Malia Sutphin grew up in Seward which is a small coastal town in south-central Alaska. Growing up she enjoyed spending time in nature and around all kinds of animals. As a child she grew up on a goat farm and learned about proper animal care and husbandry. She completed her bachelor’s degree in Anchorage, Alaska at the University of Alaska Anchorage in Environment and Society. Throughout her college career she worked seasonally for Kenai Fjords National Park as an interpretive ranger. After completing college she shifted federal gears and spent the summer as an interpretive ranger for Fish and Wildlife at Kodiak National Wildlife Refuge. It was here Malia’s love for environmental education fully blossomed. Malia then spent the next two years traveling internationally with her sister, road tripping through Alaska, and working for the Department of Natural Resources-Public Information Center. In her free time Malia loves spending time with her guinea pigs Mr. Lahey and Baloo, working on crafts, and biking. She loves Southern Oregon and the Environmental Education program and hopes to stick around once she completes her degree.
Matthew Solberg grew up in Eugene, Oregon, but left the Ducks to pursue his passion in wildlife studies at Oregon State University. While working towards his BSc in Fisheries and Wildlife, he sought out experience abroad in Africa. Fostering close connections with local communities, Matthew found a niche in human-wildlife conflict. His interest in human dimensions of wildlife conservation grew as he spent time with the San Bushman of Namibia, working to trap and relocate large African carnivores in close proximity to livestock. For a time, Matthew found himself in the dark studying clans of spotted hyena (Malawi). Research alone did not fulfill him. It wasn’t until his Peace Corps service in Sierra Leone, West Africa, that Matthew discovered another love… teaching. There in the village, his students pulled his heartstrings and shaped Dauda (Matthew) in ways he could never imagine. Now he strives to combine his passion in wildlife studies with teaching. He is excited to work with a cohort who hail from all walks of life to implement the best environmental education the world has ever seen! In his spare time, you can find Matthew surfing, catching lizards, and fueling his healthy addiction to coffee (damn good coffee).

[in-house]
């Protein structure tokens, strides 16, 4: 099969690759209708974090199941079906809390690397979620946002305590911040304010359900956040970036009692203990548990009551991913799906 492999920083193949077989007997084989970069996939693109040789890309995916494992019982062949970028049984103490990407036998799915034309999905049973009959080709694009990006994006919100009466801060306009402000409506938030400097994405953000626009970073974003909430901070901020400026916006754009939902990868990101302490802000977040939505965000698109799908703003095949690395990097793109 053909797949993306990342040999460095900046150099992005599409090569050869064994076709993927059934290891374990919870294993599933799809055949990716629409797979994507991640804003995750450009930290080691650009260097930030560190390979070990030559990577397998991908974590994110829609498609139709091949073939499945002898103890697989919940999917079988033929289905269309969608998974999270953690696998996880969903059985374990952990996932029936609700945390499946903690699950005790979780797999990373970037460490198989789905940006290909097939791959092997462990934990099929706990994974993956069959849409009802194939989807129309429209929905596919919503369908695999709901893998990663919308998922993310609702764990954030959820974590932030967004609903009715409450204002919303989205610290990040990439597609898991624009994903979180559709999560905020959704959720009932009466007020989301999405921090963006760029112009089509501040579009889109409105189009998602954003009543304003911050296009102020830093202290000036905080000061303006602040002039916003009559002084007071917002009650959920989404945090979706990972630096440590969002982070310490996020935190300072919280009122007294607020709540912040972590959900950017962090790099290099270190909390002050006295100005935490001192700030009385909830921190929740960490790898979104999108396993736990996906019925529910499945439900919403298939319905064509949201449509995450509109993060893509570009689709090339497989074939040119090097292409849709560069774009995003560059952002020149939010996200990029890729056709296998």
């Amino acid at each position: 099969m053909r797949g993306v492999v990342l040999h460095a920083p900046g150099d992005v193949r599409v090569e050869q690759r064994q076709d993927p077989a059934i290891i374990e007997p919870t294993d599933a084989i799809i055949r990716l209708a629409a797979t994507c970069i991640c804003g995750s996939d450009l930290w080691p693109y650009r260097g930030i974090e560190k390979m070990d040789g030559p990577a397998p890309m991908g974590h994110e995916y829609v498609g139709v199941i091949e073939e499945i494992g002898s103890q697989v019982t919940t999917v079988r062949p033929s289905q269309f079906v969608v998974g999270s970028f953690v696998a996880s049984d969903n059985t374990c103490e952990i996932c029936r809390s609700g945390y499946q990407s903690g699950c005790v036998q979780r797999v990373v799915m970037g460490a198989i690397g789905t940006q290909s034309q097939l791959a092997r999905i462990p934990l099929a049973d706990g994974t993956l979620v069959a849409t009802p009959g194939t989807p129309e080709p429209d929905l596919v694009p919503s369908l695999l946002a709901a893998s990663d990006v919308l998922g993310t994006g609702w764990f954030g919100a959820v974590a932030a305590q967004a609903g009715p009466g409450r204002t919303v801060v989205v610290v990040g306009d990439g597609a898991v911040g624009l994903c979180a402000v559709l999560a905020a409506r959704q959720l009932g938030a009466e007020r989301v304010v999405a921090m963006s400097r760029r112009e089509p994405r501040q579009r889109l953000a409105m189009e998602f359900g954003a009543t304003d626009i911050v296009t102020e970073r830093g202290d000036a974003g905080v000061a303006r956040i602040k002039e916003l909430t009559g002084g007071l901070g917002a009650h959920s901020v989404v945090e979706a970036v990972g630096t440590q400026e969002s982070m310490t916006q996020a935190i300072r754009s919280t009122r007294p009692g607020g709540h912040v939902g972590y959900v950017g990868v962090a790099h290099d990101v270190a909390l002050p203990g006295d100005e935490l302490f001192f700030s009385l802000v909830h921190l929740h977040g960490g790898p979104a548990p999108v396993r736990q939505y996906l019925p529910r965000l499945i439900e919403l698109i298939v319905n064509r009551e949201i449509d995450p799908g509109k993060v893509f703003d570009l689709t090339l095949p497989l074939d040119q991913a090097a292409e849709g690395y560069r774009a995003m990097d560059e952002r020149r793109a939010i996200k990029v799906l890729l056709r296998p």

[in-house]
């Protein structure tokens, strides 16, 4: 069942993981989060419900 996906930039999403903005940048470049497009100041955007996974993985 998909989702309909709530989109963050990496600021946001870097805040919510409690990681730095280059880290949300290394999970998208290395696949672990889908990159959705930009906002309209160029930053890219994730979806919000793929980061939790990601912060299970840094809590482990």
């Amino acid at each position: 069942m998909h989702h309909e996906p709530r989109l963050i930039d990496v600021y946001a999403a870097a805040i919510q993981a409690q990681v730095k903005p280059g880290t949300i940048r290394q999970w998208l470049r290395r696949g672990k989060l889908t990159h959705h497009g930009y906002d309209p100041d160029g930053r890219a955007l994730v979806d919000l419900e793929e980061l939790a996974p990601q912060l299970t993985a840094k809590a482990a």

Melissa Donner is originally from Santa Clarita, CA, but truly found her home in the Pacific Northwest. She studied at Humboldt State University in Northern California earning a Bachelor’s of Science in Environmental Management and Protection focusing on Environmental Education. It was there that she discovered her passion for Environmental Education especially with early childhood education. She has spent time serving in the Peace Corps Paraguay in South America teaching Environmental Education in Spanish and Guarani. After returning to the U.S., she entered into the Environmental Education Master’s program at SOU. She is also doing a dual Master’s program for a Masters of Arts in Teaching plus an Oregon State Teaching License for Early Childhood Education and Elementary Education. She has a wide range of interests and skills including early childhood education, graphic design, hiking and international travel! Her dream is to one day find a career in which she can utilize her skills and passions in Garden and Farm Education, Early Childhood Education and Graphic Design, whether that be at a museum, botanical garden or in the classroom!
Suphasiri Muttamara (a.k.a. Jam) is from Bangkok, Thailand. Despite being a city girl, she didn’t like the city. Her favorite childhood memories are of when her family went birding and camping in the forest. It has always been her dream to work in nature. She attended Mahidol University in Thailand receiving a degree in Conservation Biology. While discussing conservation topics with her classmates, she realized that how connecting with nature from an early age inspired peoples’ attitudes, and how important this connection is for environmental conservation. After graduating, she worked with the United Nation Development Program (UNDP) as a project junior consultant. The work took her to the top of mountains of the Northern region in Thailand. There, she worked with local schools, and students to develop ecotourism practice, and a curriculum that included the forest ecosystem that influences the community. Realizing education is the best way to conserve nature, she flew over 100,000 miles to acquire knowledge and tools so she can bring them back to help develop her country.